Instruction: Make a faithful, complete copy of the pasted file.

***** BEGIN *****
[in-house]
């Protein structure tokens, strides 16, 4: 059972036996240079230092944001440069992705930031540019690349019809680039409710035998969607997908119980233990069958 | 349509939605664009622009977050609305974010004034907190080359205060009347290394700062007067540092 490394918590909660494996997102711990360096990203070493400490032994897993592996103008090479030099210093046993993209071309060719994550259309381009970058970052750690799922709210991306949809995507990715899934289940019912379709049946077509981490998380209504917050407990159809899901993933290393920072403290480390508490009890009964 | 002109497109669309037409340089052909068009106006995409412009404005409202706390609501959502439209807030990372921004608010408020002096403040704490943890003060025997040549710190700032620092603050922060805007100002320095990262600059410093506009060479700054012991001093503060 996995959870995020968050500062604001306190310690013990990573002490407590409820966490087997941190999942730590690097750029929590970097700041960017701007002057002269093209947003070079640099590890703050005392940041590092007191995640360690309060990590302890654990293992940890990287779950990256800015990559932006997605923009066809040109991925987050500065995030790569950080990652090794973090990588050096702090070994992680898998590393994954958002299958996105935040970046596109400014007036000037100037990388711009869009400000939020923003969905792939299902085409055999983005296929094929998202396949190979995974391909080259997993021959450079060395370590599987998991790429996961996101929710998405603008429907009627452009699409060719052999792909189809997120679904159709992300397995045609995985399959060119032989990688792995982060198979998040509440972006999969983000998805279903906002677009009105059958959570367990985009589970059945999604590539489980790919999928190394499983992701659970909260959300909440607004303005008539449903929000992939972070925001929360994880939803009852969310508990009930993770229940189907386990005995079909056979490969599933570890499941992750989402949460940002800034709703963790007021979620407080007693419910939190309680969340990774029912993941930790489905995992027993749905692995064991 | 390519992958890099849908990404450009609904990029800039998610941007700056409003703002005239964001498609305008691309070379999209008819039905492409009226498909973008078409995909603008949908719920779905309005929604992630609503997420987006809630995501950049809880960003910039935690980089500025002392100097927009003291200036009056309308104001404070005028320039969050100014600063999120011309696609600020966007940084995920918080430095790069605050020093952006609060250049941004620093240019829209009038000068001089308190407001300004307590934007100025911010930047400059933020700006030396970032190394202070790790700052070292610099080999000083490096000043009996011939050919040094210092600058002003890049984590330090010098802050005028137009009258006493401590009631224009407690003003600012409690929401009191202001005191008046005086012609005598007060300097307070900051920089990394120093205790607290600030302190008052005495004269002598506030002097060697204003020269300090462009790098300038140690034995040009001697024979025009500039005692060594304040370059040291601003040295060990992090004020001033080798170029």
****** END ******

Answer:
[in-house]
């Protein structure tokens, strides 16, 4: 059972036996240079230092944001440069992705930031540019690349019809680039409710035998969607997908119980233990069958 | 349509939605664009622009977050609305974010004034907190080359205060009347290394700062007067540092 490394918590909660494996997102711990360096990203070493400490032994897993592996103008090479030099210093046993993209071309060719994550259309381009970058970052750690799922709210991306949809995507990715899934289940019912379709049946077509981490998380209504917050407990159809899901993933290393920072403290480390508490009890009964 | 002109497109669309037409340089052909068009106006995409412009404005409202706390609501959502439209807030990372921004608010408020002096403040704490943890003060025997040549710190700032620092603050922060805007100002320095990262600059410093506009060479700054012991001093503060 996995959870995020968050500062604001306190310690013990990573002490407590409820966490087997941190999942730590690097750029929590970097700041960017701007002057002269093209947003070079640099590890703050005392940041590092007191995640360690309060990590302890654990293992940890990287779950990256800015990559932006997605923009066809040109991925987050500065995030790569950080990652090794973090990588050096702090070994992680898998590393994954958002299958996105935040970046596109400014007036000037100037990388711009869009400000939020923003969905792939299902085409055999983005296929094929998202396949190979995974391909080259997993021959450079060395370590599987998991790429996961996101929710998405603008429907009627452009699409060719052999792909189809997120679904159709992300397995045609995985399959060119032989990688792995982060198979998040509440972006999969983000998805279903906002677009009105059958959570367990985009589970059945999604590539489980790919999928190394499983992701659970909260959300909440607004303005008539449903929000992939972070925001929360994880939803009852969310508990009930993770229940189907386990005995079909056979490969599933570890499941992750989402949460940002800034709703963790007021979620407080007693419910939190309680969340990774029912993941930790489905995992027993749905692995064991 | 390519992958890099849908990404450009609904990029800039998610941007700056409003703002005239964001498609305008691309070379999209008819039905492409009226498909973008078409995909603008949908719920779905309005929604992630609503997420987006809630995501950049809880960003910039935690980089500025002392100097927009003291200036009056309308104001404070005028320039969050100014600063999120011309696609600020966007940084995920918080430095790069605050020093952006609060250049941004620093240019829209009038000068001089308190407001300004307590934007100025911010930047400059933020700006030396970032190394202070790790700052070292610099080999000083490096000043009996011939050919040094210092600058002003890049984590330090010098802050005028137009009258006493401590009631224009407690003003600012409690929401009191202001005191008046005086012609005598007060300097307070900051920089990394120093205790607290600030302190008052005495004269002598506030002097060697204003020269300090462009790098300038140690034995040009001697024979025009500039005692060594304040370059040291601003040295060990992090004020001033080798170029």